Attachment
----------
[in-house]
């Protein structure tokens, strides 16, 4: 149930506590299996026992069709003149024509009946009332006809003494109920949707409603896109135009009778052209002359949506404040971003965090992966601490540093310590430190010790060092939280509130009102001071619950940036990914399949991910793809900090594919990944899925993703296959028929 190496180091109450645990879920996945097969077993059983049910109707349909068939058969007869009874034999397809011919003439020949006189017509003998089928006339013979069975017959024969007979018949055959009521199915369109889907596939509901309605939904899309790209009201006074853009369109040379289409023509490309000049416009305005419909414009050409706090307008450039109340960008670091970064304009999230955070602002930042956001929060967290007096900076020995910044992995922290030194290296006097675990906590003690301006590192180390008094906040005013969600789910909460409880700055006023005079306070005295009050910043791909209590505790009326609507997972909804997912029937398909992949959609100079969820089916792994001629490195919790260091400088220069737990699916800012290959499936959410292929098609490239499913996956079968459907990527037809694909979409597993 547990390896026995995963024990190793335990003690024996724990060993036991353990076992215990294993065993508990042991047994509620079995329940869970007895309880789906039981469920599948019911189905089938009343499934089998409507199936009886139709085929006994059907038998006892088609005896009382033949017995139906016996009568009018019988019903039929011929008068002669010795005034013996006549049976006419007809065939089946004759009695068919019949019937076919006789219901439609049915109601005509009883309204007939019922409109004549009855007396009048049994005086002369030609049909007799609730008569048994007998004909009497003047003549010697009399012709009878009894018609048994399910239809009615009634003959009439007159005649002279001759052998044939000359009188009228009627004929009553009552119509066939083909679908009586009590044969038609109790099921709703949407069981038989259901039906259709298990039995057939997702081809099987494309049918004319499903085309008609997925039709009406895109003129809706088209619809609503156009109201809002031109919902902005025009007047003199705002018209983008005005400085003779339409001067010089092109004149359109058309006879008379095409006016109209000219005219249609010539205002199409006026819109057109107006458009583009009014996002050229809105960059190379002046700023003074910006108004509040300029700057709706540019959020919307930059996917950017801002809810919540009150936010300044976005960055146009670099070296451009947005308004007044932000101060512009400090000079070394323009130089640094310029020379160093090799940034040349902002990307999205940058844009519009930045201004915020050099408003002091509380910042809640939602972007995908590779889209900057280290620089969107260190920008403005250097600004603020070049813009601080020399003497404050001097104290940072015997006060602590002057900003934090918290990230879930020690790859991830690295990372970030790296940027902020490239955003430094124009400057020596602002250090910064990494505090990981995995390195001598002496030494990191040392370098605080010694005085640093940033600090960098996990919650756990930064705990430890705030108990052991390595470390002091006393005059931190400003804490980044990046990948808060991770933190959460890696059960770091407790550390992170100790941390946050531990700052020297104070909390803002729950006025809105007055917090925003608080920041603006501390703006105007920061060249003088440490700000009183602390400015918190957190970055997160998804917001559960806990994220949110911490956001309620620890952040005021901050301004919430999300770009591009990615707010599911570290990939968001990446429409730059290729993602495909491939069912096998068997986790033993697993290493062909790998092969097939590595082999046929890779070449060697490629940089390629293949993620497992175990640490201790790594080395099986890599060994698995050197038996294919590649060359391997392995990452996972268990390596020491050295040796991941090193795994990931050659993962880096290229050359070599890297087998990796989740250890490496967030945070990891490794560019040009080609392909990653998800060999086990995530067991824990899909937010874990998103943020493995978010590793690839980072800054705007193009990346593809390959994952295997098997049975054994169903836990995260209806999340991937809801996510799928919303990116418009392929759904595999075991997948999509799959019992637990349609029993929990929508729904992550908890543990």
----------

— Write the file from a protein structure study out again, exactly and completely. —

[in-house]
């Protein structure tokens, strides 16, 4: 149930506590299996026992069709003149024509009946009332006809003494109920949707409603896109135009009778052209002359949506404040971003965090992966601490540093310590430190010790060092939280509130009102001071619950940036990914399949991910793809900090594919990944899925993703296959028929 190496180091109450645990879920996945097969077993059983049910109707349909068939058969007869009874034999397809011919003439020949006189017509003998089928006339013979069975017959024969007979018949055959009521199915369109889907596939509901309605939904899309790209009201006074853009369109040379289409023509490309000049416009305005419909414009050409706090307008450039109340960008670091970064304009999230955070602002930042956001929060967290007096900076020995910044992995922290030194290296006097675990906590003690301006590192180390008094906040005013969600789910909460409880700055006023005079306070005295009050910043791909209590505790009326609507997972909804997912029937398909992949959609100079969820089916792994001629490195919790260091400088220069737990699916800012290959499936959410292929098609490239499913996956079968459907990527037809694909979409597993 547990390896026995995963024990190793335990003690024996724990060993036991353990076992215990294993065993508990042991047994509620079995329940869970007895309880789906039981469920599948019911189905089938009343499934089998409507199936009886139709085929006994059907038998006892088609005896009382033949017995139906016996009568009018019988019903039929011929008068002669010795005034013996006549049976006419007809065939089946004759009695068919019949019937076919006789219901439609049915109601005509009883309204007939019922409109004549009855007396009048049994005086002369030609049909007799609730008569048994007998004909009497003047003549010697009399012709009878009894018609048994399910239809009615009634003959009439007159005649002279001759052998044939000359009188009228009627004929009553009552119509066939083909679908009586009590044969038609109790099921709703949407069981038989259901039906259709298990039995057939997702081809099987494309049918004319499903085309008609997925039709009406895109003129809706088209619809609503156009109201809002031109919902902005025009007047003199705002018209983008005005400085003779339409001067010089092109004149359109058309006879008379095409006016109209000219005219249609010539205002199409006026819109057109107006458009583009009014996002050229809105960059190379002046700023003074910006108004509040300029700057709706540019959020919307930059996917950017801002809810919540009150936010300044976005960055146009670099070296451009947005308004007044932000101060512009400090000079070394323009130089640094310029020379160093090799940034040349902002990307999205940058844009519009930045201004915020050099408003002091509380910042809640939602972007995908590779889209900057280290620089969107260190920008403005250097600004603020070049813009601080020399003497404050001097104290940072015997006060602590002057900003934090918290990230879930020690790859991830690295990372970030790296940027902020490239955003430094124009400057020596602002250090910064990494505090990981995995390195001598002496030494990191040392370098605080010694005085640093940033600090960098996990919650756990930064705990430890705030108990052991390595470390002091006393005059931190400003804490980044990046990948808060991770933190959460890696059960770091407790550390992170100790941390946050531990700052020297104070909390803002729950006025809105007055917090925003608080920041603006501390703006105007920061060249003088440490700000009183602390400015918190957190970055997160998804917001559960806990994220949110911490956001309620620890952040005021901050301004919430999300770009591009990615707010599911570290990939968001990446429409730059290729993602495909491939069912096998068997986790033993697993290493062909790998092969097939590595082999046929890779070449060697490629940089390629293949993620497992175990640490201790790594080395099986890599060994698995050197038996294919590649060359391997392995990452996972268990390596020491050295040796991941090193795994990931050659993962880096290229050359070599890297087998990796989740250890490496967030945070990891490794560019040009080609392909990653998800060999086990995530067991824990899909937010874990998103943020493995978010590793690839980072800054705007193009990346593809390959994952295997098997049975054994169903836990995260209806999340991937809801996510799928919303990116418009392929759904595999075991997948999509799959019992637990349609029993929990929508729904992550908890543990």